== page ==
Four years after one of the most disastrous Supreme Court eminent domain “takings” cases in recent history, Pfizer will vacate its facility in New London, Connecticut. Pfizer in cooperation with the City of New London wouldn’t be stopped by mere private property rights. But just like child who covets a toy but when it is received tosses it to the side, Pfizer has now decided it will abandon the site which triggered the infamous struggle between a corporate “giant” and residential “Davids.”
The “Davids” lost in the end. A decade ago, when it began seizing property in the Fort Trumbull section of New London, Connecticut, the local redevelopment authority had grand plans. The plans took precedence over the individual plans of the people who happened to own the neighborhood’s homes and businesses.
One of those homeowners, Suzette Kelo – the “Kelo” in the Kelo v. City of New London – lost her home along with many other business owners and homeowners whose families had lived and worked in the area for decades. The City threw millions of dollars of incentives at the big pharma giant, hoping that Pfizer’s plans for its new R & D facility accompanied by the new “small urban village” planned for the adjacent area would revitalize the economy. But now New London faces the loss of the company as well as thousands of jobs.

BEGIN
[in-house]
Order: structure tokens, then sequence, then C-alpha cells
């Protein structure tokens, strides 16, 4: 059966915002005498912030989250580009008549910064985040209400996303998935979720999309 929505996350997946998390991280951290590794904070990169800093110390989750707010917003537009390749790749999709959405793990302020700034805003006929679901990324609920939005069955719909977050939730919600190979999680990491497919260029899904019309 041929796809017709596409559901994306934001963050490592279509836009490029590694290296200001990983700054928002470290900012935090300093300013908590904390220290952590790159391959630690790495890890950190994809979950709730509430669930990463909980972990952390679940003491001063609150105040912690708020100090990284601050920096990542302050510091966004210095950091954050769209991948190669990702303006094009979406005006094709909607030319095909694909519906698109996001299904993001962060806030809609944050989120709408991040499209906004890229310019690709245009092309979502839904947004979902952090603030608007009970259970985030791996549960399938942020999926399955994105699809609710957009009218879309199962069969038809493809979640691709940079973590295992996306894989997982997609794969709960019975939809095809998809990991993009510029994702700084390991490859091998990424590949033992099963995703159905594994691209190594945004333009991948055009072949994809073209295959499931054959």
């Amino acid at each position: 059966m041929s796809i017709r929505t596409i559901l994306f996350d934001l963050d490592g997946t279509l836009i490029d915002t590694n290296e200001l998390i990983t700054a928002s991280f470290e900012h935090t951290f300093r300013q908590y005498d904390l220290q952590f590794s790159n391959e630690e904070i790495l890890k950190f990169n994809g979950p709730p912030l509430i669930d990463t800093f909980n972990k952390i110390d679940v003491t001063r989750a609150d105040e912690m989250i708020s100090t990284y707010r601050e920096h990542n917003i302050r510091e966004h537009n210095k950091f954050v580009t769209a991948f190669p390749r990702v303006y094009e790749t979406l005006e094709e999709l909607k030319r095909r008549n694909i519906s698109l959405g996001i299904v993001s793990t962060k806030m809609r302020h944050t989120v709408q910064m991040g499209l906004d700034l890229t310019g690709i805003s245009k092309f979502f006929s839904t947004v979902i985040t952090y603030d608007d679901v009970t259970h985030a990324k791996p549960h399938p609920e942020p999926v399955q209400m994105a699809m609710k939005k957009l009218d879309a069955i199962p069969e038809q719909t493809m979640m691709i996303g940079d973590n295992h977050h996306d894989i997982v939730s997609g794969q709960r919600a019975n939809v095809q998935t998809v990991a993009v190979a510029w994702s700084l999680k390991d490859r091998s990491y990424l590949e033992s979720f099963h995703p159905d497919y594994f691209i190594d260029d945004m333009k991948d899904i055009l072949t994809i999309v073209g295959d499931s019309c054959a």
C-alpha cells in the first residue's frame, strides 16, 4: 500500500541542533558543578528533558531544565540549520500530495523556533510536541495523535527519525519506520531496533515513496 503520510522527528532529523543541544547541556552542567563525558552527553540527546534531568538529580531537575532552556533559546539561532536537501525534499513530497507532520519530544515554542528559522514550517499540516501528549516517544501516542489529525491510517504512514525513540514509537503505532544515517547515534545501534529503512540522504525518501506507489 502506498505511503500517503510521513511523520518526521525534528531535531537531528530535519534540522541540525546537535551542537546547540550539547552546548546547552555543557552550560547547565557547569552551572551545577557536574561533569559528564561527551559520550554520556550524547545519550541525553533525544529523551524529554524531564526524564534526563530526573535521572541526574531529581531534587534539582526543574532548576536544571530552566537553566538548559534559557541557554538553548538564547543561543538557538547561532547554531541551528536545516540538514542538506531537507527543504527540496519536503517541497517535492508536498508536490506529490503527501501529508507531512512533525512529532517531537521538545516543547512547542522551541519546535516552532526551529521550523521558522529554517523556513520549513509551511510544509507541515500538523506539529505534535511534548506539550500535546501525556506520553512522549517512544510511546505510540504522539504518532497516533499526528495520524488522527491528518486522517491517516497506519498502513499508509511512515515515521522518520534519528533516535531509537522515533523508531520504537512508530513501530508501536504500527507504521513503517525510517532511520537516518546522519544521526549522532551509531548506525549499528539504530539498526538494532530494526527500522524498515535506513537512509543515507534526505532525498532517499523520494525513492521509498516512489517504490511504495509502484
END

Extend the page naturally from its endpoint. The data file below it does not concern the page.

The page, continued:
Poor, poor Pfizer. What is it up to now? Well, it just completed a $67 billion acquisition in October of Wyeth, another drug giant. But Pfizer isn’t done – no sireee – Pfizer will now close the one bright spot in the whole ridiculous mess – its R & D facility – and pull 1,400 jobs out of the community, moving them to Groton, Connecticut.
The willy-nilly actions of the City of New London backed by the United States Supreme Court shows just much power corporations can wield. Pfizer wanted land, the City of New London bought into a misguided development plan, and the Supreme Court completed the theft of private property with its ill-reasoned decision.
The one positive? After the decision was handed down, 43 state legislatures – including Indiana – scrambled to pass legislation that prevented the taking of private property for the purposes of economic development alone.